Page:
Hemp house going up at Lake Junaluska

Written by Colby Dunn

 

 

If someone said the word “hemp,” the first thing to spring to mind probably wouldn’t be home construction. But if you’re looking for a strong, green, energy-efficient building material that’s resistant to pretty much everything, hemp might be your best choice.

This is the concept being pitched by Greg Flavall and David Madera, owners of an Asheville-based business called Hemp Technologies. They’re some of the first to build with the material in the United States, where industrial hemp hasn’t seen the rise in popularity it enjoys in other countries, thanks to a federal ban on U.S. production.

Its recognition is slowly ramping up, though, due in part to its benefits over standard concrete. The third house in the country to be built with the technology is going up now, in the mountains above Lake Junaluska.

Roger Teuscher, the homeowner, said he was turned on to the idea by his first architect, who suggested the plant as a cleaner, greener alternative to standard homebuilding supplies. Tuescher, who lives most of the year in Florida, said he was drawn not only to the cost savings gained by increased insulation, but by the product’s recyclability.

“The whole house can be recycled,” said Teuscher. “The house itself you can take down, grind it up and put it back into another house.”

And that’s a far cry from standard concrete homes. But Flavall, whose company is providing the hemp for Teuscher’s home, said that with hemp-built homes, it’s unlikely that he’d ever need to do that. While standard American homes have a shelf life of about 80 years, hemp-made homes will last much longer. The oldest known hemp structure, said Flavall, is a Japanese building that’s been standing for just more than three centuries.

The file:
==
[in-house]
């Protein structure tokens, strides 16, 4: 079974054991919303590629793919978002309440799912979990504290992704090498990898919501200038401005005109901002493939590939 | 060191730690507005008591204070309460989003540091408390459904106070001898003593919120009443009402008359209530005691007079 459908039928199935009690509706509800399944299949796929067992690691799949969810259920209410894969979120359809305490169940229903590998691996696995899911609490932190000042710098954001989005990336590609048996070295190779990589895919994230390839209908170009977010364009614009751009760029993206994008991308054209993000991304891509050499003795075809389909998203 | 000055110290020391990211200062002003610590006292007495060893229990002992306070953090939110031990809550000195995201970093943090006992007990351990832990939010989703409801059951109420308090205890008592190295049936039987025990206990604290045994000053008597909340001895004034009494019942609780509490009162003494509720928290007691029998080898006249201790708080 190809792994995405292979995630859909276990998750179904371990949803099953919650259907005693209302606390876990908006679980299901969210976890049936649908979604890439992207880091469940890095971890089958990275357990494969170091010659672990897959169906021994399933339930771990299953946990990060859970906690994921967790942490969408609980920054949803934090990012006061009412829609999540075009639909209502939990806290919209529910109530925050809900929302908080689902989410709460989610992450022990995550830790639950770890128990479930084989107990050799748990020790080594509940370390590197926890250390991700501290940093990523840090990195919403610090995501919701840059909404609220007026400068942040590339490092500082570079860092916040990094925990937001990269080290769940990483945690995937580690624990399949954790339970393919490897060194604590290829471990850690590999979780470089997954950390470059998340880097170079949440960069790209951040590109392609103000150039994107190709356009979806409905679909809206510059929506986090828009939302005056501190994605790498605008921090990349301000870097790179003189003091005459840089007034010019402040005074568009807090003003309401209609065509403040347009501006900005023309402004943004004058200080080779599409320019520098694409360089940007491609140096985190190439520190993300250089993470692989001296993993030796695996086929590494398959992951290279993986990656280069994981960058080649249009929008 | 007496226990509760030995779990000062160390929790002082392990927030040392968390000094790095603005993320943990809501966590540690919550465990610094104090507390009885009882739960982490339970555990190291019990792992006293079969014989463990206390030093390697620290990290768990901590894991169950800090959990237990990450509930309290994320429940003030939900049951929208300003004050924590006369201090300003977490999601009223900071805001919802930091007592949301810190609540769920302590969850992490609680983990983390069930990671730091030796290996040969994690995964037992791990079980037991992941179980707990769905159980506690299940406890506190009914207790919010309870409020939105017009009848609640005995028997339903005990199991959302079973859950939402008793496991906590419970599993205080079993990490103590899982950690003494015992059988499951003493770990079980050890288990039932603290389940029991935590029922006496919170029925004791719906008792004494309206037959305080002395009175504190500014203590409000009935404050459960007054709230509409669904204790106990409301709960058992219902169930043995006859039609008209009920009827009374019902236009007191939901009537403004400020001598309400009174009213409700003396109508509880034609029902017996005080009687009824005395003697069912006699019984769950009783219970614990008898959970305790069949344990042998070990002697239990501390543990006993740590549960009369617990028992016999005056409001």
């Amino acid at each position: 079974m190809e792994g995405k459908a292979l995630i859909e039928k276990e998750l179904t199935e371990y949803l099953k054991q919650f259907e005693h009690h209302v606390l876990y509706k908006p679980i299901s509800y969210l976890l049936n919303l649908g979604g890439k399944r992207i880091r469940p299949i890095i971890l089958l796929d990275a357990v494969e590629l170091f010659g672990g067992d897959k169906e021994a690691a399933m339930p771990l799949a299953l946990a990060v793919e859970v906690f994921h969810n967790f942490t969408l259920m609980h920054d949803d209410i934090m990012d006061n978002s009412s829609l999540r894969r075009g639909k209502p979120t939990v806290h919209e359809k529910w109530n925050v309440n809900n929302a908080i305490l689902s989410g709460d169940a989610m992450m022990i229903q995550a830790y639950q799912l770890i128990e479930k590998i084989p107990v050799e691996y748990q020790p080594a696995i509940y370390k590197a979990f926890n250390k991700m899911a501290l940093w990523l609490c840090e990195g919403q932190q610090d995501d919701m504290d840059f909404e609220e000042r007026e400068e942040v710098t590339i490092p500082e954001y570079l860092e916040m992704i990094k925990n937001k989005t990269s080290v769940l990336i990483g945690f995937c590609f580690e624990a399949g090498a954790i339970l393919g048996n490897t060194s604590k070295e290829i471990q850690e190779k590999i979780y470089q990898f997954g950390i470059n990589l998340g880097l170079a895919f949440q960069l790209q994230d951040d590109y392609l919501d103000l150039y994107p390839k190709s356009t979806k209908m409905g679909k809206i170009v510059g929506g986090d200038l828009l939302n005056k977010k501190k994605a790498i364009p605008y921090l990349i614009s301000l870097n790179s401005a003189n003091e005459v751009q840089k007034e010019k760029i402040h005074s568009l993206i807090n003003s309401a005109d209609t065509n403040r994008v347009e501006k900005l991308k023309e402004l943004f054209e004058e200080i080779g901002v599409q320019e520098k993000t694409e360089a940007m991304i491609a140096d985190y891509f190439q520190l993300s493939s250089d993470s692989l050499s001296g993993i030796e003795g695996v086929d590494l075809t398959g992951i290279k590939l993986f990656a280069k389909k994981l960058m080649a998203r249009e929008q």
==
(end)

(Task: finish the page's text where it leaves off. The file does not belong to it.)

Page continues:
For most customers, though, the real selling points are the product’s environmental friendliness and energy efficiency.

Because the hemp is mixed with lime to create the hempcrete that makes up walls, floors and ceilings, it is actually carbon negative – meaning it takes carbon from the air and locks it up into the fabric of the building. In the simplest terms, lime needs carbon to continue existing and hemp is a breathable substance, so hemp buildings will suck significant amounts of carbon from the air during the building process and will continue to breathe for the life of the structure.

Flavall said that this, combined with high levels of resistance to things like fire, mold, termites and other insects and the plant’s extreme capacity for insulation, make it the ideal building material.

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http://www.smokymountainnews.com/news/item/3454-hemp-house-going-up-at-lake-junaluska